But, beaten and bruised, stung even by the insults of your hosts, you came off that field with more glory in defeat than many another team has found in victory. 
To their credit, Nebraska students, coaches, and administrators condemned the anti-Catholic behavior and issued public and sincere apologies. Nebraska football coach and athletic director Fred T. Dawson wrote the Notre Dame Daily editor: “We are all mortified indeed to learn that the members of the Notre Dame team felt that Nebraska was lacking in the courtesies usually extended to the visiting teams.” Dawson assured the South Bend students that the “many people” heard making “remarks to the Notre Dame team as it withdrew from the field” were in no way connected to the university. He concluded, “our student body and alumni had nothing in their hearts but friendship for Notre Dame.”  The Notre Dame Daily graciously accepted Nebraska’s explanation and apology.  They had bigger problems at home.
By the spring of 1924, the Klan was thoroughly integrated into Indiana communities and politics. South Bend was an exception. In addition to the Irish Catholic students at the university, St. Joseph County had become home to a large number of Catholic immigrants born in Hungary and Poland. Notre Dame historian Robert E. Burns explained that to the Klan, South Bend was their “biggest unsolved problem.”  Klan leader D.C. Stephenson worked to change that, sending in Klan speakers and increasing anti-Catholic propaganda in the widely-circulated Fiery Cross newspaper. He created a plan that was a sort of two-sided coin. On one side, he attempted to legitimize and normalize the hate organization through philanthropic actions and grow its power through politics and law enforcement groups. On the other side, he worked to demonize minority groups such as immigrants and Catholics.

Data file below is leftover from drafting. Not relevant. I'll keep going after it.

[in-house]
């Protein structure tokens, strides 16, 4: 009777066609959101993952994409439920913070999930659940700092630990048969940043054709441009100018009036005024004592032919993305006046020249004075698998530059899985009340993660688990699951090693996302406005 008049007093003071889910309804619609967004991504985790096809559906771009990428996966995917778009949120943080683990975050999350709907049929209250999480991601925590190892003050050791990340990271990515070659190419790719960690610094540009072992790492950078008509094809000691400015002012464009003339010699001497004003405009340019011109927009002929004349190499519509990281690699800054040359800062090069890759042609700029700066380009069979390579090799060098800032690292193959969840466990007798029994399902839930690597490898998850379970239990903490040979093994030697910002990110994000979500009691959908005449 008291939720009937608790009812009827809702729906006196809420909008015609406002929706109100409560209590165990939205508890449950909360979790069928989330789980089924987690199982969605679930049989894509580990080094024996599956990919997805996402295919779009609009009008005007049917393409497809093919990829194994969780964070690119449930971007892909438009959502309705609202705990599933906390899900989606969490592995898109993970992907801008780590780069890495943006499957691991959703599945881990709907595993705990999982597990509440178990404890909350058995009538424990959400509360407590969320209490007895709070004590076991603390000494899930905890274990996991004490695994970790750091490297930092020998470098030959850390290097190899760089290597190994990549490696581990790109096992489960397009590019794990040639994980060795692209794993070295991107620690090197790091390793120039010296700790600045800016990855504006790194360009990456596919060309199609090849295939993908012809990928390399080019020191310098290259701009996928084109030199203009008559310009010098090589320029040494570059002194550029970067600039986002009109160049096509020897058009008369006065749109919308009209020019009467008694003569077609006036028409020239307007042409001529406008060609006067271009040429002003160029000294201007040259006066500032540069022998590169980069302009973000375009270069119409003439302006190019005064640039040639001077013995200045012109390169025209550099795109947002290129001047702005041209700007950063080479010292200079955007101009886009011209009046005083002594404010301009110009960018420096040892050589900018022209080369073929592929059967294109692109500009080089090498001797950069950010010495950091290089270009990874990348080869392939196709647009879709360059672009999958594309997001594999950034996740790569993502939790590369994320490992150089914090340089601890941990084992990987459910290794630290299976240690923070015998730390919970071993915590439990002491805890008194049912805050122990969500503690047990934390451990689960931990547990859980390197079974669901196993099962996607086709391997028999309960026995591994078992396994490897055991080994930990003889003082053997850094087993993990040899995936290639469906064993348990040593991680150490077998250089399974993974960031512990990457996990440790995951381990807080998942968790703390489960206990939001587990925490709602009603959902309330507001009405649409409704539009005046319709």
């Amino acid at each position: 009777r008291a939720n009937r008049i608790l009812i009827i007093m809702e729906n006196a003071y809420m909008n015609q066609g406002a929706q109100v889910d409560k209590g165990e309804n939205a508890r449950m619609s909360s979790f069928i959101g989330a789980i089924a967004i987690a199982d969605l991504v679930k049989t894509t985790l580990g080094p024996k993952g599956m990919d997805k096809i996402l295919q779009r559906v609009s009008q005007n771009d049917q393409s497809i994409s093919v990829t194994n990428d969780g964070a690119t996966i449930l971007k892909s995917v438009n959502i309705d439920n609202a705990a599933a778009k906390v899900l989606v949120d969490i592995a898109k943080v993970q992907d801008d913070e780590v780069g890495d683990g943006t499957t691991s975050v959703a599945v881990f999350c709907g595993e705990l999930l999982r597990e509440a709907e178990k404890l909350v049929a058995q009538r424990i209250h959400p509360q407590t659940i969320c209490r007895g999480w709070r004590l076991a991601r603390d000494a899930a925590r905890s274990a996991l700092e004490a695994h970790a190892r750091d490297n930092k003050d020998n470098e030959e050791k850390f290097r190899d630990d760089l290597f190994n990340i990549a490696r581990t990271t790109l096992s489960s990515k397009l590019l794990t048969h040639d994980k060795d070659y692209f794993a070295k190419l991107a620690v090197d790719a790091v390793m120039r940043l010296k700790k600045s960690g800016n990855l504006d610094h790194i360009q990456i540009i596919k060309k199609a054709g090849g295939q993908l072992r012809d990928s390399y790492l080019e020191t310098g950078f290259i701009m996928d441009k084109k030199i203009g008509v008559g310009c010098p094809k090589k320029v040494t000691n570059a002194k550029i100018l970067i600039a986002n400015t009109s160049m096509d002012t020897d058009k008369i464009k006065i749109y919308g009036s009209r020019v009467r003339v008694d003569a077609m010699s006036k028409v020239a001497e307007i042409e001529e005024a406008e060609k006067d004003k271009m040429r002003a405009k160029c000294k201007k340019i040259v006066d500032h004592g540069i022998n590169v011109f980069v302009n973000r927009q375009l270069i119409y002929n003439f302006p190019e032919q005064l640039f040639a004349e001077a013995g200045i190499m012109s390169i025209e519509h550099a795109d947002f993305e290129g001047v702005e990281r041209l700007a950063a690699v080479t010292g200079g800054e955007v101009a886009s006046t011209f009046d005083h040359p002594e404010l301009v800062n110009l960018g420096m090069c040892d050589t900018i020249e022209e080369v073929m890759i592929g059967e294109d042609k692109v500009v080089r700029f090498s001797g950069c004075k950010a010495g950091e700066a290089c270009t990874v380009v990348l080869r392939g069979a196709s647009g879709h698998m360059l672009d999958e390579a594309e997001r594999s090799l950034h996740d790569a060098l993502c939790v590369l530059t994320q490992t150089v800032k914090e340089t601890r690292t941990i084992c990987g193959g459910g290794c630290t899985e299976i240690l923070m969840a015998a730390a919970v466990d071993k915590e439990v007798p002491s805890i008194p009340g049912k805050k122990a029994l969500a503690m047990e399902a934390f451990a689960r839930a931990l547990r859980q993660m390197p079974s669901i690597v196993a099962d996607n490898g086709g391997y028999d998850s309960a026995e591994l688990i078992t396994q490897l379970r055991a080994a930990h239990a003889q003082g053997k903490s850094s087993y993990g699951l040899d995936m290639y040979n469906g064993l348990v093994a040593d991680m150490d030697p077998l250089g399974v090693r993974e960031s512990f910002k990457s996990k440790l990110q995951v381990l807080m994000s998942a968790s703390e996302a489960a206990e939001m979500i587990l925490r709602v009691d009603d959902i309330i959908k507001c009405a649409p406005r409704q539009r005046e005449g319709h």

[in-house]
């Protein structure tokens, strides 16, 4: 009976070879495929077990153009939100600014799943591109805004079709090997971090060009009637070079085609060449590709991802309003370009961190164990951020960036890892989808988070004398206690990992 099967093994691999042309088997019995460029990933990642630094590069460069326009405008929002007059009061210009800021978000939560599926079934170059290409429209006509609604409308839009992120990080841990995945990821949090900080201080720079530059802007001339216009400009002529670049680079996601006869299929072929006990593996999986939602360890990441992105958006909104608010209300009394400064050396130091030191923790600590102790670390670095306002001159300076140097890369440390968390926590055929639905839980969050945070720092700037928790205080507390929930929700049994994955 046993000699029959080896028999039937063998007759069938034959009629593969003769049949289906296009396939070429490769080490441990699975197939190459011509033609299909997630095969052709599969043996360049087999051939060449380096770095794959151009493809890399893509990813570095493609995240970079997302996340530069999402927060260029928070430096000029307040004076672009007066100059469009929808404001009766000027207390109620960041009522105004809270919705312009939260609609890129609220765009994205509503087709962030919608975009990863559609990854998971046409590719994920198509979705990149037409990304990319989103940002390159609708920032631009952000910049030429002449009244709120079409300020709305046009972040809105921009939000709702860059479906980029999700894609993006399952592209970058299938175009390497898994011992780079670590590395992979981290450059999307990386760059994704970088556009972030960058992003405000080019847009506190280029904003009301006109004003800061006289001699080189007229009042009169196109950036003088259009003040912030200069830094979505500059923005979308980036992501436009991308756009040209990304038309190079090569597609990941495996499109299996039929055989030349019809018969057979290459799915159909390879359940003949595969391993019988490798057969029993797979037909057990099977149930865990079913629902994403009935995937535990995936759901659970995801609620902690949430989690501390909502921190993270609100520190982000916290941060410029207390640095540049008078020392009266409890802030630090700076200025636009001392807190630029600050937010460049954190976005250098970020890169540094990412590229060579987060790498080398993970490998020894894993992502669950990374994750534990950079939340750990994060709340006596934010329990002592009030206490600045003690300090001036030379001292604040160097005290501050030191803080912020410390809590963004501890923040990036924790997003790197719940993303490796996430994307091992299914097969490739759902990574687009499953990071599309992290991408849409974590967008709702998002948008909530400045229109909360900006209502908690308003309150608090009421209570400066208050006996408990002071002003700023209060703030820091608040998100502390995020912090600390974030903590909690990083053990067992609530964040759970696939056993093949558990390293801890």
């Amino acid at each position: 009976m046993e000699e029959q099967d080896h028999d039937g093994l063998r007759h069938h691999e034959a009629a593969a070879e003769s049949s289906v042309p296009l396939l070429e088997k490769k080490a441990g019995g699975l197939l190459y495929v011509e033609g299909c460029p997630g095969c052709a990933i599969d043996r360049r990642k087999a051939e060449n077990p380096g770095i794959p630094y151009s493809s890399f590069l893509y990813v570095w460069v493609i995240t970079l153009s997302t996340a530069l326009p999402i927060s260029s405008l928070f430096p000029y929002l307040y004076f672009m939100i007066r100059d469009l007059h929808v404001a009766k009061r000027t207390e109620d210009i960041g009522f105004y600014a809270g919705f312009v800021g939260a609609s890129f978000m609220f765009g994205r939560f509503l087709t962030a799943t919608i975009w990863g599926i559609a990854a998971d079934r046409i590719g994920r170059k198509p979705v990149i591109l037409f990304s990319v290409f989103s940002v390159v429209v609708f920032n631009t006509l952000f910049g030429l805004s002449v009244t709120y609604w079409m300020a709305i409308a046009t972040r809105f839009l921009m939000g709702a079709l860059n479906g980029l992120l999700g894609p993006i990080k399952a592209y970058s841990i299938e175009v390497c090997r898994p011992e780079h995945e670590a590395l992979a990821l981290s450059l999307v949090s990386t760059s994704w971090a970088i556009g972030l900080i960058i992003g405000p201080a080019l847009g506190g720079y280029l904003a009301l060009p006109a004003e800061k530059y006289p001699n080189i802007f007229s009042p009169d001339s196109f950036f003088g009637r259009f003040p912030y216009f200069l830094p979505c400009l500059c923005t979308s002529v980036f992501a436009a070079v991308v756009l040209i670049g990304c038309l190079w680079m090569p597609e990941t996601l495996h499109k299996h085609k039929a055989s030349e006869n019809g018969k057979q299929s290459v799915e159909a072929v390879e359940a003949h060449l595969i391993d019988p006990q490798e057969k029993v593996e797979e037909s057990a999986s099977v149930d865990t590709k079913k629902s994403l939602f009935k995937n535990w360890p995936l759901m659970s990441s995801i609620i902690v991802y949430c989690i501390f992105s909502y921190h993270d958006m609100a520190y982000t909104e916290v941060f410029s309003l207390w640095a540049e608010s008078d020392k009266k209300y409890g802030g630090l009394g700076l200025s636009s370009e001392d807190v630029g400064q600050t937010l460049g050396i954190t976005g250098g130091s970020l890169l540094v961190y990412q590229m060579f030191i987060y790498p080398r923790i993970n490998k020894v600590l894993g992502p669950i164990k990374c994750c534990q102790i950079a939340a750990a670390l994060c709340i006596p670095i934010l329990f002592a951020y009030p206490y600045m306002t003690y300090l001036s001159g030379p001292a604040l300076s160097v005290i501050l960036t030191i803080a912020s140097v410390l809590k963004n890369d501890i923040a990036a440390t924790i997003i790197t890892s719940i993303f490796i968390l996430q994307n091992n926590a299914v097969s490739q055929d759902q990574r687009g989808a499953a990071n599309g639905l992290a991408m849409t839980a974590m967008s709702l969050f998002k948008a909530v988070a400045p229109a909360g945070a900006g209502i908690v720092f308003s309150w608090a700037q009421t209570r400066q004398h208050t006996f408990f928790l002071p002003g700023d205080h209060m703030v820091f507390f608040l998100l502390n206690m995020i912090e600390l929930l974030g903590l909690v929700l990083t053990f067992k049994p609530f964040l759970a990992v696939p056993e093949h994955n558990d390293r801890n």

He did not have to work very hard. Burns explained:
The Klan did not invent anti-Catholicism . . . Throughout the nineteenth century anti-Catholicism had been both endemic and respectable in American society. Protestant ministers inspired their congregations with it, and politicians captured votes by employing it. 
The Klan successfully used anti-Catholicism as a driving principle because Hoosiers already accepted it. Stephenson hoped that a large Klan rally in South Bend would be the match that lit the powder keg of prejudice. If he could bait a reaction from Notre Dame’s Catholic students and St. Joseph County’s Catholic residents, he could paint them as violent, lawless, un-American immigrants in contrast to his peaceably assembled 100% American Klansmen. This might convince Hoosiers to vote for Klan members or Klan-friendly candidates. On May 17, 1924, just three days before the Indiana Republican Convention, the Ku Klux Klan would hold a mass meeting for its Indiana, Michigan, and Illinois members in South Bend.